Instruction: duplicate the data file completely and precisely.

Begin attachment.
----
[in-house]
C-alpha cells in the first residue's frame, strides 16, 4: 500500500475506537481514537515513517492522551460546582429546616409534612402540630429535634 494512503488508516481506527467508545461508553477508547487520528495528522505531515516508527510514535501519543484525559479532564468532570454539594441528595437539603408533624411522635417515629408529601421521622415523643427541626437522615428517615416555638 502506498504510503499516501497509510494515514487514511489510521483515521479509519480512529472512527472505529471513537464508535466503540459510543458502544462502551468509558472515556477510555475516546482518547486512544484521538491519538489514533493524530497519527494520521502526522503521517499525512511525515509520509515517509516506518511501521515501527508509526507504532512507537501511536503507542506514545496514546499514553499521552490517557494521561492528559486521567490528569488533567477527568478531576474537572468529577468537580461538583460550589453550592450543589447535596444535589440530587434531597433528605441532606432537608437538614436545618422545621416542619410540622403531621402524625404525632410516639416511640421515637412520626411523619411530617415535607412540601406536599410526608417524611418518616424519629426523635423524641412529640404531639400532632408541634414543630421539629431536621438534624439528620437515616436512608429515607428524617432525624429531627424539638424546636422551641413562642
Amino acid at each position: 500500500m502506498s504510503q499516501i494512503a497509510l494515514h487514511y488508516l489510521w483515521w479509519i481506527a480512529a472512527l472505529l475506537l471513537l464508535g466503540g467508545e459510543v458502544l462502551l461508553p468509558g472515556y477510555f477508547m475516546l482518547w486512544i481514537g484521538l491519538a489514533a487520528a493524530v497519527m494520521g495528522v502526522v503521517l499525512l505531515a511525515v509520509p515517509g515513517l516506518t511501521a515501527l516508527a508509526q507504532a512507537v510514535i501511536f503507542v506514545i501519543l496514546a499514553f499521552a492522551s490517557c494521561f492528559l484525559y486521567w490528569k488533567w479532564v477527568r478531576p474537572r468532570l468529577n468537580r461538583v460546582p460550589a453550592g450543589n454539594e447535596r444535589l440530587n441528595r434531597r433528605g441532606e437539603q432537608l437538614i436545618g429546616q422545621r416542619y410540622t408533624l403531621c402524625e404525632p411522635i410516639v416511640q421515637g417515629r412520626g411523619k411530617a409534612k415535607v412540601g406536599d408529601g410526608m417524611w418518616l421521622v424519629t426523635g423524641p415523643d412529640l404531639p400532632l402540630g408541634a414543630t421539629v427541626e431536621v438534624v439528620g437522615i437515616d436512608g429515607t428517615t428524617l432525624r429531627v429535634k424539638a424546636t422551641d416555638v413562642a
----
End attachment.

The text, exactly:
[in-house]
C-alpha cells in the first residue's frame, strides 16, 4: 500500500475506537481514537515513517492522551460546582429546616409534612402540630429535634 494512503488508516481506527467508545461508553477508547487520528495528522505531515516508527510514535501519543484525559479532564468532570454539594441528595437539603408533624411522635417515629408529601421521622415523643427541626437522615428517615416555638 502506498504510503499516501497509510494515514487514511489510521483515521479509519480512529472512527472505529471513537464508535466503540459510543458502544462502551468509558472515556477510555475516546482518547486512544484521538491519538489514533493524530497519527494520521502526522503521517499525512511525515509520509515517509516506518511501521515501527508509526507504532512507537501511536503507542506514545496514546499514553499521552490517557494521561492528559486521567490528569488533567477527568478531576474537572468529577468537580461538583460550589453550592450543589447535596444535589440530587434531597433528605441532606432537608437538614436545618422545621416542619410540622403531621402524625404525632410516639416511640421515637412520626411523619411530617415535607412540601406536599410526608417524611418518616424519629426523635423524641412529640404531639400532632408541634414543630421539629431536621438534624439528620437515616436512608429515607428524617432525624429531627424539638424546636422551641413562642
Amino acid at each position: 500500500m502506498s504510503q499516501i494512503a497509510l494515514h487514511y488508516l489510521w483515521w479509519i481506527a480512529a472512527l472505529l475506537l471513537l464508535g466503540g467508545e459510543v458502544l462502551l461508553p468509558g472515556y477510555f477508547m475516546l482518547w486512544i481514537g484521538l491519538a489514533a487520528a493524530v497519527m494520521g495528522v502526522v503521517l499525512l505531515a511525515v509520509p515517509g515513517l516506518t511501521a515501527l516508527a508509526q507504532a512507537v510514535i501511536f503507542v506514545i501519543l496514546a499514553f499521552a492522551s490517557c494521561f492528559l484525559y486521567w490528569k488533567w479532564v477527568r478531576p474537572r468532570l468529577n468537580r461538583v460546582p460550589a453550592g450543589n454539594e447535596r444535589l440530587n441528595r434531597r433528605g441532606e437539603q432537608l437538614i436545618g429546616q422545621r416542619y410540622t408533624l403531621c402524625e404525632p411522635i410516639v416511640q421515637g417515629r412520626g411523619k411530617a409534612k415535607v412540601g406536599d408529601g410526608m417524611w418518616l421521622v424519629t426523635g423524641p415523643d412529640l404531639p400532632l402540630g408541634a414543630t421539629v427541626e431536621v438534624v439528620g437522615i437515616d436512608g429515607t428517615t428524617l432525624r429531627v429535634k424539638a424546636t422551641d416555638v413562642a